Vietnam’s long-term credit rating upgraded to “BB+”: S&P
S&P forecast Vietnam’s GDP will grow 6.9% in 2022 before settling closer to its long-term trend of growing 6.5%-7% from 2023 onward.
S&P Global Ratings on May 26 raised its long-term foreign and local currency sovereign credit ratings on Vietnam to 'BB+' from 'BB'.
S&P expects Vietnam's economy to continue its upward trend. Source: S&P
The rating agency also affirmed the country’s short-term rating at ‘B’ with a stable outlook.
“The stable outlook reflects our expectations that over the next 12-24 months, Vietnam's economy will continue to recover from the challenges posed by the pandemic over the past two years. This will support the external position and rein in fiscal deficits,” it noted.
S&P added it could raise the ratings if Vietnam's institutional settings improve considerably, in ways that augment policy predictability and transparency.
Such favorable changes in the policy environment could bolster investor confidence in the country's economic and financial stability, stated S&P.
Meanwhile, the sovereign ratings on Vietnam also reflect S&P’s view of improvements in the government's administrative processes. In recent years, the government had implemented measures that helped to close the gap on lapses in repaying guaranteed debt.
The rating upgrade is supported by Vietnam's robust economic prospects and sound external position. Vietnam continued to attract strong foreign direct investment (FDI) flows, despite pandemic disruptions.
These strengths are balanced against Vietnam's modest GDP per capita, legacy banking sector weaknesses, and evolving institutional settings, exemplified by the centralized decision-making process and rigid bureaucracies around public investments.
Vietnam's economy is back on track to recovering following disruptions from a surge in Covid-19 cases last year. The strict lockdown in the second half of 2021, particularly around economic zones, resulted in real GDP growth slowing to a record low of 2.6% from 2.9% in 2020. Two consecutive years of subpar growth provide a favorable base for an economic rebound this year.
As vaccination rates increase, the government has announced a shift away from the zero-Covid policy. The progressive removal of domestic and border restrictions to usher in tourists should further support the economic rebound this year.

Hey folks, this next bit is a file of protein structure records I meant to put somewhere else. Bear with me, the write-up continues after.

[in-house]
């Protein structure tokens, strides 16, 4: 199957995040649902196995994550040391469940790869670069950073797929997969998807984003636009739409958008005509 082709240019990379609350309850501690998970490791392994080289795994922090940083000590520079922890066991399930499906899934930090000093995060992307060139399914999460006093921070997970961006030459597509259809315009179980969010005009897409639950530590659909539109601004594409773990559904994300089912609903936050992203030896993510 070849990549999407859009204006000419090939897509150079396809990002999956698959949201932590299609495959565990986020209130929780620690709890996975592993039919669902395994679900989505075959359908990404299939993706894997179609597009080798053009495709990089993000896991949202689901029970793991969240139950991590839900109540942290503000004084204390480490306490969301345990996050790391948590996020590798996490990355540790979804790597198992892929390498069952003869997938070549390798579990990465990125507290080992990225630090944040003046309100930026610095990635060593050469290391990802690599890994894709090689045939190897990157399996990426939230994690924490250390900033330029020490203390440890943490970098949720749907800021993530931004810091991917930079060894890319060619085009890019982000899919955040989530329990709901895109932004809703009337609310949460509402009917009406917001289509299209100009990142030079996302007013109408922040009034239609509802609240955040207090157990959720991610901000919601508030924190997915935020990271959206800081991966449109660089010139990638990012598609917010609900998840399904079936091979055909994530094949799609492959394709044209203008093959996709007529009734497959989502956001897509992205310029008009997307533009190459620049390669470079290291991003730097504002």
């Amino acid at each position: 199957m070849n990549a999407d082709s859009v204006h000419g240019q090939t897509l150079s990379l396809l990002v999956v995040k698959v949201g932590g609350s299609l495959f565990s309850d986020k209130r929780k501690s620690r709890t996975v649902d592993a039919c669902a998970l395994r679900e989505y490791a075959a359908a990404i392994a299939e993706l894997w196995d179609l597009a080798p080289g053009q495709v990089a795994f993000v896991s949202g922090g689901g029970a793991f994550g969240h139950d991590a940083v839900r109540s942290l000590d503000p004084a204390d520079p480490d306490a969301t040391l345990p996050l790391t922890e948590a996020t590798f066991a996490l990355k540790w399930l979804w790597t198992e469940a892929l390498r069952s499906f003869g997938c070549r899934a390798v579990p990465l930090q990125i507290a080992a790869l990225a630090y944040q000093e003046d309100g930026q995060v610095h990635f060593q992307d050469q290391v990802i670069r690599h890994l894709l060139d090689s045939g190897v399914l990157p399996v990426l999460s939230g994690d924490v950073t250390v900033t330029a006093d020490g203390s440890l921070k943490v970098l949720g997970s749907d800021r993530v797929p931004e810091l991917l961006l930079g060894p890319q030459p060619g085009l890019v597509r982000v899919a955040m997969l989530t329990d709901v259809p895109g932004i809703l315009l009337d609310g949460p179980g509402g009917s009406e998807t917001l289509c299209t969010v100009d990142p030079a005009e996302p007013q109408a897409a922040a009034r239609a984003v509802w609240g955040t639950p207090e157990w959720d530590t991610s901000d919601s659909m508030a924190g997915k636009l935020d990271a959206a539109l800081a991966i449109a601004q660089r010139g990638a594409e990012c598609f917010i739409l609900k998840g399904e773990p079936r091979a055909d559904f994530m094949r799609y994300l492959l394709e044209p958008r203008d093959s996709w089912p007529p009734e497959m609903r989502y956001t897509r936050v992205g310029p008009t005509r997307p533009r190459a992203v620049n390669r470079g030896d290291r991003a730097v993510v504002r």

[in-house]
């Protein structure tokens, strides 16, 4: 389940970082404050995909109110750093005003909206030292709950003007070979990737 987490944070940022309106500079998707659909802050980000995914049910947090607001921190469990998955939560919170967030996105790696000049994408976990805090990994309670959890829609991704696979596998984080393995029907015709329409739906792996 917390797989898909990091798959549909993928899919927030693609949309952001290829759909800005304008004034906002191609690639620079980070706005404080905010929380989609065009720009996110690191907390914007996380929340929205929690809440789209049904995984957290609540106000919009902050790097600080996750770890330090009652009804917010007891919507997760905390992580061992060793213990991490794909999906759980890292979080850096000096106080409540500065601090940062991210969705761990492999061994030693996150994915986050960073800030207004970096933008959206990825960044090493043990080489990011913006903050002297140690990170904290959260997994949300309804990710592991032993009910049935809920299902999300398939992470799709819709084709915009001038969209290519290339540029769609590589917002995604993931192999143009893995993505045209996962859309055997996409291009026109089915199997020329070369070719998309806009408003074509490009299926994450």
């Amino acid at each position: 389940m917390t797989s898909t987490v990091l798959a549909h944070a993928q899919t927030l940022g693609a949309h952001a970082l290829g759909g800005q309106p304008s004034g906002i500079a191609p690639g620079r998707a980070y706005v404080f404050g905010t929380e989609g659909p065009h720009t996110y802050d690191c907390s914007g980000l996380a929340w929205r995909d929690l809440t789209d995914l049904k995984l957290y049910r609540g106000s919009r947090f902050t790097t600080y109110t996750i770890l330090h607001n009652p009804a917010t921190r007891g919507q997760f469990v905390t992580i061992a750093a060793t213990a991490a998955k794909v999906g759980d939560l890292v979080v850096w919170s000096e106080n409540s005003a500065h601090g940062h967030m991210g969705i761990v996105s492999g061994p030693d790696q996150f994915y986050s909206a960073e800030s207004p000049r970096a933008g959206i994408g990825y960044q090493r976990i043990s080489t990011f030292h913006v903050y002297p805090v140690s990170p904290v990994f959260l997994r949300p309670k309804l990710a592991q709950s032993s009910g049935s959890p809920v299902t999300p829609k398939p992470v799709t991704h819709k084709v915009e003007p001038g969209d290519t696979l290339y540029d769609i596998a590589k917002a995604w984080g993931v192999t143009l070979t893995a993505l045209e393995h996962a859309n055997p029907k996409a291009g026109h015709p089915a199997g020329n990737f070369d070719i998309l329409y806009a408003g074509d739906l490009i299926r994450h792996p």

Vietnam's GDP per capita has risen quickly in the past few years from a relatively low base. A recent re-evaluation of the country's official nominal GDP--meant to better capture activity from emerging industries--led to an upward revision by more than 20% over the revised period.
“We forecast real GDP will grow 6.9% in 2022 before settling closer to Vietnam's long-term trend of growing 6.5%-7% from 2023 onward,” stated the S&P, adding the GDP per capita in 2022 could reach US$3,868.
Vietnam's economy is increasingly well-diversified, with a booming manufacturing sector that is largely funded by FDI. The country's attractiveness as a premier destination for FDI in Southeast Asia, along with its young, increasingly educated, and competitive workforce should help to keep the country's long-term development trajectory intact despite temporary labor market disruptions from Covid-induced lockdowns.
Vietnam's macroeconomic stability has supported the manufacturing sector's attractiveness for global firms in the electronics, mobile phone, and textiles industries. The FDI-oriented segments continue to fuel stronger domestic activity, with better employment opportunities and higher wages powering robust private consumption growth. The resilience of these growth drivers is demonstrated in macroeconomic data from the first quarter, which showed exports growing 5.1% and the consumption increasing 4.3% from a year ago.
S&P expects Vietnam's 10-year weighted average growth of real GDP per capita to be approximately 5.7%, significantly higher than the average of the country's peers at a similar income level.
Pandemic developments remain unpredictable, although Vietnam's high vaccination rate may help mitigate the impact of potential Covid waves on the healthcare system in the future.
Risks to economic growth are tilted toward the downside because Vietnam's export-led economy relies on strong external demand. Rising inflation and financing conditions, as well as geopolitical risks, could dampen global growth and reduce demand for Vietnamese exports. Additional risks to Vietnam's economy include the condition of its financial sector, which is characterized by low levels of capitalization and mixed asset quality, which has deteriorated during the pandemic.